Focus on Behavior to Turn Around a 'Bad Attitude'

By Dick Grote Mar 3, 2008
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Managing an employee with a “bad attitude” isn’t easy. Your best approach? Focus on behavior, not the attitude. And, be specific. Is the person egotistical and credit-grabbing? Does she spend too much time socializing? Does he pout or sulk when he doesn’t get his way? Or is she rude, surly and inconsiderate? All these behaviors are different, but all of them are commonly slapped with the “attitude problem” label.

Start by narrowing the issue to the specific problem or concern that’s bugging you or other employees. Then write down the actual behaviors and actions that are unacceptable. Be sure to record the non-verbal behaviors along with the verbal—make note of rolling eyes, arms crossed tightly against chest, slow negative head shakes.

Keep track of how often the behaviors occur, with times, dates and places. Once you have an accurate and complete summary of behaviors that generated the “attitude problem,” ask yourself, “What difference does it make?” You need to be fully prepared to explain what the person is doing that causes concern, as well as why the situation must immediately be changed. To help you analyze the adverse effects of this individual’s choice of behavior, answer the following questions:

  • What is the impact of the individual’s inappropriate behavior?
  • What are the business reasons for why the organization expects employees to act in ways other than the way this employee is acting right now?
  • How is the person’s behavior at odds with the standards expressed in the company’s statement of vision and values?
  • What effect does the negative attitude have on customers and/or co-workers?

With your written list of the unacceptable physical and verbal behaviors that you’ve observed, the list of times and dates when those behaviors have occurred and your summary of the business reasons that an immediate correction must be made, you’re fully prepared and ready to talk.

Once you’ve found a private place to talk, start by explaining that his behavior—don’t mention the word attitude—is causing a problem. Here’s a way to get your discussion off to a good start: “Jack, I have a problem, and I need your help.” This reduces defensiveness. Then talk about the specific things you have seen and heard that concern you and explain why you’re concerned. Then, ask for help in solving the problem, but don’t expect any useful responses. You’ll probably get a lot of denial—and maybe even an accusation that you’re overreacting. Wrap up this initial discussion swiftly by saying, “That’s great, Jack. I’m glad you feel there’s nothing to it. Let’s get back together in a week or so and make sure that the problem is solved.”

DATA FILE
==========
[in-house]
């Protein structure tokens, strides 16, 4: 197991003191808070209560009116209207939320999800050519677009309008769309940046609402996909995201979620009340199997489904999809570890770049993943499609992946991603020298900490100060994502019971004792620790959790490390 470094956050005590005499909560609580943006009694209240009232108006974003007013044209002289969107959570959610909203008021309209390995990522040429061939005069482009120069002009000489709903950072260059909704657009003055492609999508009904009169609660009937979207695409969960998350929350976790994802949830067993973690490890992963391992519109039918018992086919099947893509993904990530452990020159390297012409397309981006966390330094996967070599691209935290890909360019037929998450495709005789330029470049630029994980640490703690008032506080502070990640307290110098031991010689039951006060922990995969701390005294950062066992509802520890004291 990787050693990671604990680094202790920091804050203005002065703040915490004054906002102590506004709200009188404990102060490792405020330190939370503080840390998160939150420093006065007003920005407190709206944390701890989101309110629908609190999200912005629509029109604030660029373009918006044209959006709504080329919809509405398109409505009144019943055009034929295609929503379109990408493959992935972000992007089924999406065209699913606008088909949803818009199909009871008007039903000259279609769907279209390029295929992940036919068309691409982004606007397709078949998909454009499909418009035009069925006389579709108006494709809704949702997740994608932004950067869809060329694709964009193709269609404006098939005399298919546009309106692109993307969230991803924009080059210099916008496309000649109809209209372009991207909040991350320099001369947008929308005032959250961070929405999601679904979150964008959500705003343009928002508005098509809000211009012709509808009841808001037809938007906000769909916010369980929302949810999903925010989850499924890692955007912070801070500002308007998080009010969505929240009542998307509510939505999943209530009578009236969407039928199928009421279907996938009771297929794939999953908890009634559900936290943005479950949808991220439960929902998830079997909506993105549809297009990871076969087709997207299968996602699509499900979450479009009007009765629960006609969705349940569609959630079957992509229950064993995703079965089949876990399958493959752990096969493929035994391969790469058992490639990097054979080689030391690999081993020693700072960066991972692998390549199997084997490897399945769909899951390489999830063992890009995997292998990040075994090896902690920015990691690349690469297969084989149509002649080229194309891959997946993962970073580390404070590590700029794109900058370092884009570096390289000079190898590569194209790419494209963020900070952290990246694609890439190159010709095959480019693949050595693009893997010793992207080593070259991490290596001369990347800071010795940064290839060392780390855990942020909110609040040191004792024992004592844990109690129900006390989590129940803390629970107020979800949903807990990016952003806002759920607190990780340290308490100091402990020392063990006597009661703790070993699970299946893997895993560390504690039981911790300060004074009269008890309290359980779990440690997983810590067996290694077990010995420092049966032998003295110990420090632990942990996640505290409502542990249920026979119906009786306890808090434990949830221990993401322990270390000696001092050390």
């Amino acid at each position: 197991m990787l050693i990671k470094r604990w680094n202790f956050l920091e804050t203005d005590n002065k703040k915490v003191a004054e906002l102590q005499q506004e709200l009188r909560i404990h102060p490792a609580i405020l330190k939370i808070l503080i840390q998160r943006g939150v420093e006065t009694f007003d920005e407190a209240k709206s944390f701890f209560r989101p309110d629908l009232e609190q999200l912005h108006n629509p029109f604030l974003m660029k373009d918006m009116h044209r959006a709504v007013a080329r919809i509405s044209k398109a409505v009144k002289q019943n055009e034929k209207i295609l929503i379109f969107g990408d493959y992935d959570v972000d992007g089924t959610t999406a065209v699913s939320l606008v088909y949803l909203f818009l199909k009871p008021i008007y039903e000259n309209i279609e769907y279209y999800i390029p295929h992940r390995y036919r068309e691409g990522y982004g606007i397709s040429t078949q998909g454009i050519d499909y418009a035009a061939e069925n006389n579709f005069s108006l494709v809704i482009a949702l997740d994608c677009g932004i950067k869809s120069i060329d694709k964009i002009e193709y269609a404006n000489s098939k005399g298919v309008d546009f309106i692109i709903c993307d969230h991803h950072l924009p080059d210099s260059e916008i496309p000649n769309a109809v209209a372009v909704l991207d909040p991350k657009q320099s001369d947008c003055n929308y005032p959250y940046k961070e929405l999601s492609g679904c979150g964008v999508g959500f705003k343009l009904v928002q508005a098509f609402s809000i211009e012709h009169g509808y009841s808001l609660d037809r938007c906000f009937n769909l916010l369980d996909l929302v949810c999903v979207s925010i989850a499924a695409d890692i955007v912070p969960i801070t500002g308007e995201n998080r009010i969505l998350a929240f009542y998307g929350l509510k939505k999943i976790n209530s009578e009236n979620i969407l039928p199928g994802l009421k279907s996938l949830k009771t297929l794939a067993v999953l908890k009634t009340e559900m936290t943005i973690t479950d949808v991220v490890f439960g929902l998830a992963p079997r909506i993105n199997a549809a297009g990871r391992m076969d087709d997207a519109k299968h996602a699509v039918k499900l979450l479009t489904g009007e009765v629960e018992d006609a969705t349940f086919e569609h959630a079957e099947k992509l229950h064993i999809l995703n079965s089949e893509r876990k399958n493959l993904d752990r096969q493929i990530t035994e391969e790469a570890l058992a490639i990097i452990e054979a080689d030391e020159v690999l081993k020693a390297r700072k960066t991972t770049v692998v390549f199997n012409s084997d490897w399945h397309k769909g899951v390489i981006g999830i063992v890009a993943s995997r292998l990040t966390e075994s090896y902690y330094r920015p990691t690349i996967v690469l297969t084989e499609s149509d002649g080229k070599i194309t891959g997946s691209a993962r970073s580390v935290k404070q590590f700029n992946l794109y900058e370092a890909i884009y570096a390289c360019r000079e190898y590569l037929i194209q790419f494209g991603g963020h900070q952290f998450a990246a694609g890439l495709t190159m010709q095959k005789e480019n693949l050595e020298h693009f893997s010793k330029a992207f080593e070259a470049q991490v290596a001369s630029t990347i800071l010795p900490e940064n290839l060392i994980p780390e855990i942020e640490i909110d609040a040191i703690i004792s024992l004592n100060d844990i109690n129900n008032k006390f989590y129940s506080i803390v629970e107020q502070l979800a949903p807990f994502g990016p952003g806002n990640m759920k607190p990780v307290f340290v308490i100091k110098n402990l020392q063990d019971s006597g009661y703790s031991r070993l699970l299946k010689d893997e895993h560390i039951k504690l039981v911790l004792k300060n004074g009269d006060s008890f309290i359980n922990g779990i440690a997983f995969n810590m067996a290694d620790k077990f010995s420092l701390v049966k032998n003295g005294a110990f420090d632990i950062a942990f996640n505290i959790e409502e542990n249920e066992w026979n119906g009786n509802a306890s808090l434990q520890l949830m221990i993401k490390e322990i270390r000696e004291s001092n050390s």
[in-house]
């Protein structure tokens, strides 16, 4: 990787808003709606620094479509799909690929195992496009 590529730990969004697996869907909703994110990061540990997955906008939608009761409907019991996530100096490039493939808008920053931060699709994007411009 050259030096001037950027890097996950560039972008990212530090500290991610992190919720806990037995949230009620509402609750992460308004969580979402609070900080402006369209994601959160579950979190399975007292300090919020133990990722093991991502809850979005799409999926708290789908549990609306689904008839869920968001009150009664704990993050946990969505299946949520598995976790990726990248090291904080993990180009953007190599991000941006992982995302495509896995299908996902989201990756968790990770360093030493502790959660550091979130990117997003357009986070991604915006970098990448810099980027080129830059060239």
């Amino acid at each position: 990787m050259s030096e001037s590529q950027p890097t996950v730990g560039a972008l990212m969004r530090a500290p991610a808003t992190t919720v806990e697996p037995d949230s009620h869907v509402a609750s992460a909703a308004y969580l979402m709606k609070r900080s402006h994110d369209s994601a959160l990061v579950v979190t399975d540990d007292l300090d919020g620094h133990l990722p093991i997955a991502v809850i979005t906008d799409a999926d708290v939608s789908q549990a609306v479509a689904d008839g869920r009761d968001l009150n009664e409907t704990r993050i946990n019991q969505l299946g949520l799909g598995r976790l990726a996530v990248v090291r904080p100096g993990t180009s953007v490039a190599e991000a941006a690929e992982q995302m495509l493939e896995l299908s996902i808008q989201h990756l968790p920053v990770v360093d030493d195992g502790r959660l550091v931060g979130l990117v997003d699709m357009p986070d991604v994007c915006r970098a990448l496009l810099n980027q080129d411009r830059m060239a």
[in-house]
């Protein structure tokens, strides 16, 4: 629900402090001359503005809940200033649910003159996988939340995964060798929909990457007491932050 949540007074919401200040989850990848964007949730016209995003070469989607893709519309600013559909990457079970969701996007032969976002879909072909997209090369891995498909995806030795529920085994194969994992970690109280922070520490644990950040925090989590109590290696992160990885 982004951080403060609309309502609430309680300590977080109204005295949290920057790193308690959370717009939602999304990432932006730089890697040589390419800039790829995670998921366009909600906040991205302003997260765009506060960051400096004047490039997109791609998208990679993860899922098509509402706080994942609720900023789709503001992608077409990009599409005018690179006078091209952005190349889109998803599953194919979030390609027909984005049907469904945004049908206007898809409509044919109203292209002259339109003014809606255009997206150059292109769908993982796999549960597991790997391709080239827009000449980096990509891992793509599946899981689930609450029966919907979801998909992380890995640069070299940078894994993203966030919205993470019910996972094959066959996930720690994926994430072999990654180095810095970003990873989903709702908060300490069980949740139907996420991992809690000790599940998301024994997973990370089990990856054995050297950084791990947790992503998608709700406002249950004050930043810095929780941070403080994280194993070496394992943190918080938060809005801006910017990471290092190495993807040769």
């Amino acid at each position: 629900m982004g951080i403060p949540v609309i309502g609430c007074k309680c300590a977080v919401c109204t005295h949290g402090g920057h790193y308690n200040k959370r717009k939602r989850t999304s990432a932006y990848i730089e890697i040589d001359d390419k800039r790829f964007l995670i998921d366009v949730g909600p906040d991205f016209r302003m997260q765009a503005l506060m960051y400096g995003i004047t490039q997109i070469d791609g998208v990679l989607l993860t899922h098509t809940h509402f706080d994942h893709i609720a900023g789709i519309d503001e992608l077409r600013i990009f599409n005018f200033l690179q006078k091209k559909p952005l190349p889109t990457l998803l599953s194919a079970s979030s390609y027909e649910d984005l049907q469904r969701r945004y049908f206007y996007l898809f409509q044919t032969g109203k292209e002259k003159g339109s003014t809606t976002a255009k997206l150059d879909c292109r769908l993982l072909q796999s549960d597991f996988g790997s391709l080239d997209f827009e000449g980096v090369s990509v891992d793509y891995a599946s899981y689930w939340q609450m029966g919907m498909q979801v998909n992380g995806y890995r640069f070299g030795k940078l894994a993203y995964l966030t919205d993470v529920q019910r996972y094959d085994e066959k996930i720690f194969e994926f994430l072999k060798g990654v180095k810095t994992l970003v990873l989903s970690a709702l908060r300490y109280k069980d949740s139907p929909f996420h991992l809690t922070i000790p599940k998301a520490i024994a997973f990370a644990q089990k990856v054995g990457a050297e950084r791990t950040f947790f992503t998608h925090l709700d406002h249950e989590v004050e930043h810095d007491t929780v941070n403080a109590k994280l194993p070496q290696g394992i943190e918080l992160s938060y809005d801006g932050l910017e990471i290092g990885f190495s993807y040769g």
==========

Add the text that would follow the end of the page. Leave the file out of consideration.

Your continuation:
Often, simply finding out that others are aware of one’s bad behavior is enough to get the person to decide to change. But if a week passes and a total turnaround hasn’t occurred, talk again. Point out additional examples of inappropriate behaviors that concern you and, once more, request a change in his ways.

If you need a third session, point out bluntly that getting along with others and maintaining cooperative and businesslike relationships are as much a part of the job as building widgets or processing insurance claims. Go over in detail the list of unacceptable behaviors you’ve observed. Again, describe exactly what the person did or said that was inappropriate. Review the time, the place and the reactions of others who were in the vicinity. Explain the business reasons why change is mandatory—not preferred or requested—but obligatory and compulsory. Don’t hesitate to tell the person that she must stop behaving in unacceptable ways. State exactly what kind of behavior is required: courteous, cooperative and helpful.

In dealing with bad attitudes, there are no guarantees. It may be that all your informal efforts fail, and you have to move to formal disciplinary action and ultimately arrange a parting of the ways. But if termination does turn out to be the best answer, remember this: It’s not the people you fire who make your life miserable. It’s the people you don’t.

Dick Grote is chairman and CEO of Grote Consulting Corp. in Dallas. He is the author of Discipline Without Punishment (AMA, 1995) and The Performance Appraisal Question and Answer Book (AMA, 2002). Grote’s next book, Forced Ranking: Making Performance Management Work , is scheduled to be published in October by the Harvard Business School Press.

Terms of Use: © 2005 Society for Human Resource Management. Members of SHRM are authorized to distribute copies, excerpts or e-mails of this information for educational purposes internally within their organizations. No other republication or external use is allowed without permission of SHRM. The information is not intended to serve as a substitute for legal advice.

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